There is more than meets the eye when it comes to being a residential worker. For example, did you know that they make an average of $14.27 an hour? That's $29,680 a year!
Between 2018 and 2028, the career is expected to grow 13% and produce 52,200 job opportunities across the U.S.
There are certain skills that many residential workers have in order to accomplish their responsibilities. By taking a look through resumes, we were able to narrow down the most common skills for a person in this position. We discovered that a lot of resumes listed communication skills, compassion and organizational skills.
When it comes to the most important skills required to be a residential worker, we found that a lot of resumes listed 14.8% of residential workers included mental health, while 10.4% of resumes included independent living, and 9.0% of resumes included personal care. Hard skills like these are helpful to have when it comes to performing essential job responsibilities.
When it comes to searching for a job, many search for a key term or phrase. Instead, it might be more helpful to search by industry, as you might be missing jobs that you never thought about in industries that you didn't even think offered positions related to the residential worker job title. But what industry to start with? Most residential workers actually find jobs in the health care and non profits industries.
If you're interested in becoming a residential worker, one of the first things to consider is how much education you need. We've determined that 52.9% of residential workers have a bachelor's degree. In terms of higher education levels, we found that 7.5% of residential workers have master's degrees. Even though most residential workers have a college degree, it's possible to become one with only a high school degree or GED.
Choosing the right major is always an important step when researching how to become a residential worker. When we researched the most common majors for a residential worker, we found that they most commonly earn bachelor's degree degrees or associate degree degrees. Other degrees that we often see on residential worker resumes include high school diploma degrees or master's degree degrees.
You may find that experience in other jobs will help you become a residential worker. In fact, many residential worker jobs require experience in a role such as internship. Meanwhile, many residential workers also have previous career experience in roles such as cashier or certified nursing assistant.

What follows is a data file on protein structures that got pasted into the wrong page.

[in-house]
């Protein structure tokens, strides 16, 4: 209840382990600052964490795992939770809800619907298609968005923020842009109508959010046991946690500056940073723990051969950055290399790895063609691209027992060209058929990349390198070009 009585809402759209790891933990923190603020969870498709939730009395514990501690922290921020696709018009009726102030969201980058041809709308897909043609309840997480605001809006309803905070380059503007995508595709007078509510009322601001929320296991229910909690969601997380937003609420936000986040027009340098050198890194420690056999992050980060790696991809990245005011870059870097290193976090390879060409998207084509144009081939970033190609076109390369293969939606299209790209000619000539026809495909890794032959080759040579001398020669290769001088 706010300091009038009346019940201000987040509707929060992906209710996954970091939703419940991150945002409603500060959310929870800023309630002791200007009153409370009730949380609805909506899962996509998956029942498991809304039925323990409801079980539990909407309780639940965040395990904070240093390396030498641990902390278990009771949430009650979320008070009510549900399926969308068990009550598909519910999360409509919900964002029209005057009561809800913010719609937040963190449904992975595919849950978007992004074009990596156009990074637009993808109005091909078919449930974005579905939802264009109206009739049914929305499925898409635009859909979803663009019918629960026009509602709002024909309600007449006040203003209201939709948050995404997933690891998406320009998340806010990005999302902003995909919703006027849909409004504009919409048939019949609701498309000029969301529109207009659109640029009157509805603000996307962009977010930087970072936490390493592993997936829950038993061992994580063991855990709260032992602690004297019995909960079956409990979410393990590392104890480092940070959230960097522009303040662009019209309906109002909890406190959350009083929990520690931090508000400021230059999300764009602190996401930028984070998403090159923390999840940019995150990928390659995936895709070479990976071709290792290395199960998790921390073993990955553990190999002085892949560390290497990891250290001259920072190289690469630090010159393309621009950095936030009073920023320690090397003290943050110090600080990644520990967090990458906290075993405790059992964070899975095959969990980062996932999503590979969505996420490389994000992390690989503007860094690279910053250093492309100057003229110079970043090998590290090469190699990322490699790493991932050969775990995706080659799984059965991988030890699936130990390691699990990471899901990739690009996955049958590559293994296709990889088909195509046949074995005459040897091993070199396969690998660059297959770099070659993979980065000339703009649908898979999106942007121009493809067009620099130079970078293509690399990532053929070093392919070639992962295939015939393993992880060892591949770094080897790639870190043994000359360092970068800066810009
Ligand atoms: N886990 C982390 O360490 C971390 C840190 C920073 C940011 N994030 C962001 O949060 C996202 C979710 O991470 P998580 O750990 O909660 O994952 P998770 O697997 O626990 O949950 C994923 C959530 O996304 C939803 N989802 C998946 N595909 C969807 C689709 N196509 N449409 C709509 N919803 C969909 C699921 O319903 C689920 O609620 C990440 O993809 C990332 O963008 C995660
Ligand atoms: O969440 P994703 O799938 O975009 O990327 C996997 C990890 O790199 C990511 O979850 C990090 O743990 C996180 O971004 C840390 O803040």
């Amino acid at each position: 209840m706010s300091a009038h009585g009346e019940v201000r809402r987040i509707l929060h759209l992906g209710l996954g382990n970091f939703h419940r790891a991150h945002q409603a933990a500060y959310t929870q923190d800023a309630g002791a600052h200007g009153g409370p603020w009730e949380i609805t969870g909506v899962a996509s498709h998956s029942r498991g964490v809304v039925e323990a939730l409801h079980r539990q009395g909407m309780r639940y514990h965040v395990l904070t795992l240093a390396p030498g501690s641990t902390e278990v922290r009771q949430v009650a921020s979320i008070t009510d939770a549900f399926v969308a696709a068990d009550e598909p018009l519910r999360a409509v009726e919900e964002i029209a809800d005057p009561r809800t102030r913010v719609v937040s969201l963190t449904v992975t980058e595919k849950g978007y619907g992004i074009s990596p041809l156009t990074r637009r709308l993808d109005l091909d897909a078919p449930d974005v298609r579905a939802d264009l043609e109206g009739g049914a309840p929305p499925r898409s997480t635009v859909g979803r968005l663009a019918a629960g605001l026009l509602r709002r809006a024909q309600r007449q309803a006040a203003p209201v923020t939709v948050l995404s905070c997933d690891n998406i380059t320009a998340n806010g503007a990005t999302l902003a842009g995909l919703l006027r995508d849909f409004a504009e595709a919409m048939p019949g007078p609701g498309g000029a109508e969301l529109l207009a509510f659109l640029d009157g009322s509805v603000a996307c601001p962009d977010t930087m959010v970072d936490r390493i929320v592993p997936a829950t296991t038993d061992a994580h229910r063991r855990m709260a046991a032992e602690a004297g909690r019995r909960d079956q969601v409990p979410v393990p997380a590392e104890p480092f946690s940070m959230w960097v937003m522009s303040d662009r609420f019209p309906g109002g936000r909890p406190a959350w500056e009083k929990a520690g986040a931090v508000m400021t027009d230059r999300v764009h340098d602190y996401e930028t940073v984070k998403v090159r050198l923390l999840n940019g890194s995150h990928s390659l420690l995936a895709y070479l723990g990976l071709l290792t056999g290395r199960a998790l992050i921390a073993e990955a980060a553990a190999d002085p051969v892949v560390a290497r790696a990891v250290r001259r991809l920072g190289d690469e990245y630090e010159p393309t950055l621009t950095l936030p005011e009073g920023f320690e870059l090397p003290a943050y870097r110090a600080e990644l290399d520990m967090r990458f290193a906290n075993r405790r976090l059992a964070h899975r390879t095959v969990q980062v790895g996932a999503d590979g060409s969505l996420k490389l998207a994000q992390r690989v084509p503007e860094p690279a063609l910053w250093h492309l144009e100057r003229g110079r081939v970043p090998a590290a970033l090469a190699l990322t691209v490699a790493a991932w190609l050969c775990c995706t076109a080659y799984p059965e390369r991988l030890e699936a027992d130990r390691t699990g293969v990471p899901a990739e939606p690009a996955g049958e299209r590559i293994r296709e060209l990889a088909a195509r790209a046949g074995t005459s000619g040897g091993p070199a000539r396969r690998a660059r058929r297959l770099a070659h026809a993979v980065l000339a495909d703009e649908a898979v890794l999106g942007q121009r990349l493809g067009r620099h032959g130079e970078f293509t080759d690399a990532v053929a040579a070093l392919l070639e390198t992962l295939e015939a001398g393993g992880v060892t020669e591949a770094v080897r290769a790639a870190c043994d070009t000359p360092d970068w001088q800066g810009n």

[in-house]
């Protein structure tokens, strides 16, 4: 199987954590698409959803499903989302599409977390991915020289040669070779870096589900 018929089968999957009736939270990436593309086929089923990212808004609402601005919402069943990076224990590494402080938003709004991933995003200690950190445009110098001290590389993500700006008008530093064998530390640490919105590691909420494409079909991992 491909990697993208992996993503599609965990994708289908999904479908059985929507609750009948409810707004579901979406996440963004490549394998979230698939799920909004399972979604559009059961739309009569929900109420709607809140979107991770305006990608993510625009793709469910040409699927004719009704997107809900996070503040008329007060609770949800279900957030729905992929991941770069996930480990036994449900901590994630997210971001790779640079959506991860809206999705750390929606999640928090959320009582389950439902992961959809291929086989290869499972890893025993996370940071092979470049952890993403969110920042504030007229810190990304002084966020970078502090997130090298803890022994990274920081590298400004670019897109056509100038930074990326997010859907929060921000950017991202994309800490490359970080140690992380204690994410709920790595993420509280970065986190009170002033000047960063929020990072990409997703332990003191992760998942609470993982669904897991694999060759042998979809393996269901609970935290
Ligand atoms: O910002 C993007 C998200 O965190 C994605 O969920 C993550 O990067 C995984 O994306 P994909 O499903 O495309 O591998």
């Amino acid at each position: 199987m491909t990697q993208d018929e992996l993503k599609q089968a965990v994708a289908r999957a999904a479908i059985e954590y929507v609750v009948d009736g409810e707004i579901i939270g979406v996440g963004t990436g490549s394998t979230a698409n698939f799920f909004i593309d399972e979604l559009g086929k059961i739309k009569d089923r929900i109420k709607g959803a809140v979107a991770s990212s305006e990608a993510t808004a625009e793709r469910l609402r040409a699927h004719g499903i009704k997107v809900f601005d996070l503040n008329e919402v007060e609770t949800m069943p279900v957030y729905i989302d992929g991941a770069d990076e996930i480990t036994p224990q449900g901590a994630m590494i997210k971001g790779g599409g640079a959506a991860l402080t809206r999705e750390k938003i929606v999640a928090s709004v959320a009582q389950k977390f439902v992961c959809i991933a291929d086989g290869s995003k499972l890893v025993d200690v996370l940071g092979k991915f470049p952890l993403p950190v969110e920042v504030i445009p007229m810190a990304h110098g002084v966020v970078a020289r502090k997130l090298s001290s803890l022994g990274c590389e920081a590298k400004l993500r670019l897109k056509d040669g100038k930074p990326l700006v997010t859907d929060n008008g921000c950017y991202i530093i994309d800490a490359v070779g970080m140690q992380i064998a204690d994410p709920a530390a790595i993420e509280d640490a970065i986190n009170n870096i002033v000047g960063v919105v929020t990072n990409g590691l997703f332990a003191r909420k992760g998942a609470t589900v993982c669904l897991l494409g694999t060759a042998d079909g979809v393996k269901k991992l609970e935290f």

Tell us your goals and we'll match you with the right jobs to get there.
As you move along in your career, you may start taking on more responsibilities or notice that you've taken on a leadership role. Using our career map, a residential worker can determine their career goals through the career progression. For example, they could start out with a role such as certified nursing assistant, progress to a title such as registered nurse and then eventually end up with the title nursing director.
Tell us your goals and we'll match you with the rights job to get there.
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State of Illinois
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This course starts you on your journey of integrating primary palliative care into your daily lives. You will learn what palliative care is, how to communicate with patients, show empathy, and practice difficult conversations. You will learn how to screen for distress and provide psychosocial support. You will learn about goals of care and advance care planning and how to improve your success with having these conversations with patients. Finally, you will explore important cultural consideratio...
The skills section on your resume can be almost as important as the experience section, so you want it to be an accurate portrayal of what you can do. Luckily, we've found all of the skills you'll need so even if you don't have these skills yet, you know what you need to work on. Out of all the resumes we looked through, 14.8% of residential workers listed mental health on their resume, but soft skills such as communication skills and compassion are important as well.